Homemade Corn Tortillas Recipe

Homemade Corn Tortillas Recipe
Staff Writer
Homemade Corn Tortillas
Sara Remington

Homemade Corn Tortillas

The traditional from-scratch way to make tortillas is to buy field corn, soak it in slaked lime, wash it thoroughly, and then grind it by hand into fresh masa. In an effort to make this recipe accessible to everyone, I’ve called for masa harina. It will yield tortillas that are vastly superior to grocery store tortillas for relatively little work. Masa harina is a flour made from dried masa. You can sometimes buy fresh masa made the traditional way from Latin American grocery stores.

If you find fresh masa, make sure you get it plain, not preparada, which is for tamales. Also check if it was made from masa harina. If it was, don’t bother. You may as well make your own. The Maseca brand is widely available and produces consistently good tortillas. I wish I could find a good organic or local brand of masa harina. I’ve tried a few other types and keep coming back to Maseca for its dependability.

Adapted from "D.I.Y. Delicious" by Vanessa Barrington. 

 

Click here to see the 5 Basic Kitchen Tools for Homemade Cooking story. 

Ingredients

  • 1 ½ cups masa harina
  • ¼ teaspoon kosher salt
  • 1 cup warm water, plus more as needed

Tools:

  • Tortilla press

Directions

In a medium bowl, mix together the masa harina and salt. Add 1 cup of warm water and begin mixing with your hands. The dough should be moist and smooth, like Play-Doh. It should stick together easily when pressed but not be too wet. Add more water as needed, 1 tablespoon at a time.

Form the dough into 12 equal balls, about 1 ounce each. Lay them on a plate and cover them with a damp towel.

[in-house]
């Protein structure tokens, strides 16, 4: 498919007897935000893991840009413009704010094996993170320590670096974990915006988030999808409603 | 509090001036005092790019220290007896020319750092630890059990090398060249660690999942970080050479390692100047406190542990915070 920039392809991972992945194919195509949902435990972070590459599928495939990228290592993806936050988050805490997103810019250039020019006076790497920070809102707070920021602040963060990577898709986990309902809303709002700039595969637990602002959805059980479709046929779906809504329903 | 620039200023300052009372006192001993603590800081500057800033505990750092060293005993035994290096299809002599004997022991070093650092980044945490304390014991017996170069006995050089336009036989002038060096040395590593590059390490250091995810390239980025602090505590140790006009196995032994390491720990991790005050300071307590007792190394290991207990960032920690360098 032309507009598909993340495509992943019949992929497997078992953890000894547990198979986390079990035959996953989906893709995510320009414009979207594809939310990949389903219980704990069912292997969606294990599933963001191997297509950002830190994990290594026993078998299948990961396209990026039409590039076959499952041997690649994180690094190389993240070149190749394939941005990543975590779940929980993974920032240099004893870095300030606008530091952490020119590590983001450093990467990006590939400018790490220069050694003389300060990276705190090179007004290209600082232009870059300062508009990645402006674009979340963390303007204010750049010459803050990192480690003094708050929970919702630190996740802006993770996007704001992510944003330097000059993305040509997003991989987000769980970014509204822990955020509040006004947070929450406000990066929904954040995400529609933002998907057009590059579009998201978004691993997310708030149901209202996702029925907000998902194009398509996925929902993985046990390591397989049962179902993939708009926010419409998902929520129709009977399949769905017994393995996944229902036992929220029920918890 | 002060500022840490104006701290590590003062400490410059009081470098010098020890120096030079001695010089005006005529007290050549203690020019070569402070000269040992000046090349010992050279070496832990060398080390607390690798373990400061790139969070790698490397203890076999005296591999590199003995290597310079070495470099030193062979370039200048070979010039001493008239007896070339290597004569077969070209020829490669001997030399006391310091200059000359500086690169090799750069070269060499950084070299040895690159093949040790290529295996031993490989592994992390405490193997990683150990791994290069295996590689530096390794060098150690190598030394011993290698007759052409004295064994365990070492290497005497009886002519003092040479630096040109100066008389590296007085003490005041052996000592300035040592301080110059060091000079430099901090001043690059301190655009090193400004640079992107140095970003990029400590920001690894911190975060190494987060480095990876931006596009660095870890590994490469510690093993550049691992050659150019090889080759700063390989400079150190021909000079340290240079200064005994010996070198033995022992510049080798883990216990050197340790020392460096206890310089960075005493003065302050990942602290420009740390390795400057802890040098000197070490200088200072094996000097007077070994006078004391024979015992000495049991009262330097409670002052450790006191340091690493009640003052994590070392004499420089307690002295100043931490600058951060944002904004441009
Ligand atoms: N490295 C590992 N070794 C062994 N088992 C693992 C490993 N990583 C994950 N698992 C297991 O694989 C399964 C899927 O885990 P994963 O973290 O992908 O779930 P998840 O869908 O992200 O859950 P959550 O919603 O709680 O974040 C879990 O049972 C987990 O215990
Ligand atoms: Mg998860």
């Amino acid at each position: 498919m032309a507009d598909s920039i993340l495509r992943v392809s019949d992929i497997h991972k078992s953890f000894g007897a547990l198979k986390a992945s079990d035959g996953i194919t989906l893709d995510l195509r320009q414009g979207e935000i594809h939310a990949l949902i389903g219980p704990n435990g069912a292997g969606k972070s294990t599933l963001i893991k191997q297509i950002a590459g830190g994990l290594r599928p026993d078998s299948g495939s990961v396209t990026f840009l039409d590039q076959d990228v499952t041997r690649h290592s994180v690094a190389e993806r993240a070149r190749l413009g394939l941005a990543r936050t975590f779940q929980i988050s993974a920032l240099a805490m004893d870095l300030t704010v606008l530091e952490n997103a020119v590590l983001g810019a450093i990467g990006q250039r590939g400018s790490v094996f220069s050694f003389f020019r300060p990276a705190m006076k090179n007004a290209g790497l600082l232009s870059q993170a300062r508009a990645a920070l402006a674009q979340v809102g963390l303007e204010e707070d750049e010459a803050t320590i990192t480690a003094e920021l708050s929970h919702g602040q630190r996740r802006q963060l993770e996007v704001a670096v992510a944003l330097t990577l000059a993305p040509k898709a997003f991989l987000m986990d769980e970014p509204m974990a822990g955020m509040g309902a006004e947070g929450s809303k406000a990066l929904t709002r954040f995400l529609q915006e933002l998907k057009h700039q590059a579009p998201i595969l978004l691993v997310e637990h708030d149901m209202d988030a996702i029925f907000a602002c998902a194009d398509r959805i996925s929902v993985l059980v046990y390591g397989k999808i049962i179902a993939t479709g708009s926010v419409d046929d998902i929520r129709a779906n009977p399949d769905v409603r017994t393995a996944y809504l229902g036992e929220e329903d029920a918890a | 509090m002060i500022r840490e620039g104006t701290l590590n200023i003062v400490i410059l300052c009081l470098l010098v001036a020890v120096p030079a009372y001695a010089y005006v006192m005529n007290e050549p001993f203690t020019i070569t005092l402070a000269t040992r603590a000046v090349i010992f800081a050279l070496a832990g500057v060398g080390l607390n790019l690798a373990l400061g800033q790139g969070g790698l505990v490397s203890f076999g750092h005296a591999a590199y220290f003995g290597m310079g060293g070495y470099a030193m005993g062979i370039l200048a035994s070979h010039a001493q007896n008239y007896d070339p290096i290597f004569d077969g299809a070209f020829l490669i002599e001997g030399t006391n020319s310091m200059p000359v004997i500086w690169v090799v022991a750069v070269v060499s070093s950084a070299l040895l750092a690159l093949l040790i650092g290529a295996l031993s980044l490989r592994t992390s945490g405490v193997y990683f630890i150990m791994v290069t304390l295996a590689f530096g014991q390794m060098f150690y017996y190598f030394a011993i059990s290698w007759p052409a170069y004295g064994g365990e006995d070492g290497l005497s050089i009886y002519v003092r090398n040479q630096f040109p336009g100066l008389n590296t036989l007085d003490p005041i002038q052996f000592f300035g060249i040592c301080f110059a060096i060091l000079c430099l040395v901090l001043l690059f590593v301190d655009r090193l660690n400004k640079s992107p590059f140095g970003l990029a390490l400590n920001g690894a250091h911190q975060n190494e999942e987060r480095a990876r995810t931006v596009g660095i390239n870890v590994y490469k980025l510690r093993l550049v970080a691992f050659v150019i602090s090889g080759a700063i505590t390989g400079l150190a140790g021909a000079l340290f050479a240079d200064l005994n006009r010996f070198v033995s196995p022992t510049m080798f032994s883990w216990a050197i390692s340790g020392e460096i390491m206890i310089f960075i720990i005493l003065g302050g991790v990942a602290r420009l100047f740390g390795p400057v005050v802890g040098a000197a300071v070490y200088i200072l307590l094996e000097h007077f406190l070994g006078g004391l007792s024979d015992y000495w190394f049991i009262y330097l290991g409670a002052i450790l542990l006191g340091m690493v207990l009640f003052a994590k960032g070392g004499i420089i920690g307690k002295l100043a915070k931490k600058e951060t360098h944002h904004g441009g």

Get your tortilla press ready (use a produce or resealable plastic bag to line the press – plastic wrap is too thin and difficult to work with).

Heat a cast-iron skillet or comal over medium-high heat. Pick up one of the masa balls and press it between your palms to flatten it slightly. Place it in the tortilla press between the plastic. Press the tortilla firmly, but not as far as the press will go. You will need to experiment with the proper thickness. Overly thick tortillas are harder to work with and can overpower a dish. Overly thin tortillas are difficult to peel off the plastic. The tortilla should be about 6 inches in diameter.

Gently peel the tortilla off the plastic and lay it carefully in the hot pan with a sweeping motion of the hand. Cook it for 45 seconds to 1 minute, and then flip it over with a spatula. It should have small brown spots and look dry, but not cracked.

Cook the second side for 30-45 seconds. Flip again and lightly tap the surface of the tortilla all over 4 or 5 times with your fingertips. This creates tiny pockets that make for lighter, more delicious tortillas. Cook 15 seconds more. Turn again and tap the other side, cooking for another 15 seconds. The tortilla should smell like toasty corn and have a dull surface. Nestle each tortilla in a clean towel-lined basket to keep warm as you cook the remaining ones. You should be able to get a rhythm going in which you are forming 1 tortilla while cooking another. You may need to adjust the heat under the skillet, now and then, while you work.

Use the tortillas immediately or let them cool, wrap well, and refrigerate for up to 1 week, or freeze for 2 months.

Corn Shopping Tip

Look for vegetables that are firm and bright in color – avoid those that are wilted or have wrinkled skins, which are signs of age.

Corn Cooking Tip

Vegetable should typically be cooked as quickly as possible, as they can become bland and mushy, and lose vitamins and minerals.